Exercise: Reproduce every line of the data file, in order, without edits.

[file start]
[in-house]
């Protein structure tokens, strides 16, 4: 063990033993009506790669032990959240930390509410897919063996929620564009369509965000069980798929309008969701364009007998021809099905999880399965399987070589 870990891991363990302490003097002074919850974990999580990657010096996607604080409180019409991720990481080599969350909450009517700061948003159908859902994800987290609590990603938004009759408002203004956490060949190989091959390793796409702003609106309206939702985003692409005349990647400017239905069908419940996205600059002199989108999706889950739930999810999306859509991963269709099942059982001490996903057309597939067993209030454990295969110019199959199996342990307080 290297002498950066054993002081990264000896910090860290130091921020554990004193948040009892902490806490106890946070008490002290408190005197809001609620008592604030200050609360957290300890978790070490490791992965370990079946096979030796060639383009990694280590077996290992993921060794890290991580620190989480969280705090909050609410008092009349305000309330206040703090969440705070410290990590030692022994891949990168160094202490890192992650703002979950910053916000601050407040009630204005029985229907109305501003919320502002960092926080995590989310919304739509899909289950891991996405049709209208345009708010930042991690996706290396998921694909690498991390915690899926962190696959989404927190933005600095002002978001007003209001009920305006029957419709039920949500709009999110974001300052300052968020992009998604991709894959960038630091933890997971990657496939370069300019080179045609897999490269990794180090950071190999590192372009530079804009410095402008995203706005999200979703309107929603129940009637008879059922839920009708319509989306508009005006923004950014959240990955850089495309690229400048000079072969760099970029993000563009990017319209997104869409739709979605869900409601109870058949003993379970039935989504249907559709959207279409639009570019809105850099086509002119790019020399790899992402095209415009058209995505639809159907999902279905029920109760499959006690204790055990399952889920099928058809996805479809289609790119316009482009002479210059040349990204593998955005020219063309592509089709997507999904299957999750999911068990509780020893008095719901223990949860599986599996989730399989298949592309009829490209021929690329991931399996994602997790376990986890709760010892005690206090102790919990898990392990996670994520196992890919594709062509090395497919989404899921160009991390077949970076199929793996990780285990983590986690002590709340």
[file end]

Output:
[in-house]
């Protein structure tokens, strides 16, 4: 063990033993009506790669032990959240930390509410897919063996929620564009369509965000069980798929309008969701364009007998021809099905999880399965399987070589 870990891991363990302490003097002074919850974990999580990657010096996607604080409180019409991720990481080599969350909450009517700061948003159908859902994800987290609590990603938004009759408002203004956490060949190989091959390793796409702003609106309206939702985003692409005349990647400017239905069908419940996205600059002199989108999706889950739930999810999306859509991963269709099942059982001490996903057309597939067993209030454990295969110019199959199996342990307080 290297002498950066054993002081990264000896910090860290130091921020554990004193948040009892902490806490106890946070008490002290408190005197809001609620008592604030200050609360957290300890978790070490490791992965370990079946096979030796060639383009990694280590077996290992993921060794890290991580620190989480969280705090909050609410008092009349305000309330206040703090969440705070410290990590030692022994891949990168160094202490890192992650703002979950910053916000601050407040009630204005029985229907109305501003919320502002960092926080995590989310919304739509899909289950891991996405049709209208345009708010930042991690996706290396998921694909690498991390915690899926962190696959989404927190933005600095002002978001007003209001009920305006029957419709039920949500709009999110974001300052300052968020992009998604991709894959960038630091933890997971990657496939370069300019080179045609897999490269990794180090950071190999590192372009530079804009410095402008995203706005999200979703309107929603129940009637008879059922839920009708319509989306508009005006923004950014959240990955850089495309690229400048000079072969760099970029993000563009990017319209997104869409739709979605869900409601109870058949003993379970039935989504249907559709959207279409639009570019809105850099086509002119790019020399790899992402095209415009058209995505639809159907999902279905029920109760499959006690204790055990399952889920099928058809996805479809289609790119316009482009002479210059040349990204593998955005020219063309592509089709997507999904299957999750999911068990509780020893008095719901223990949860599986599996989730399989298949592309009829490209021929690329991931399996994602997790376990986890709760010892005690206090102790919990898990392990996670994520196992890919594709062509090395497919989404899921160009991390077949970076199929793996990780285990983590986690002590709340």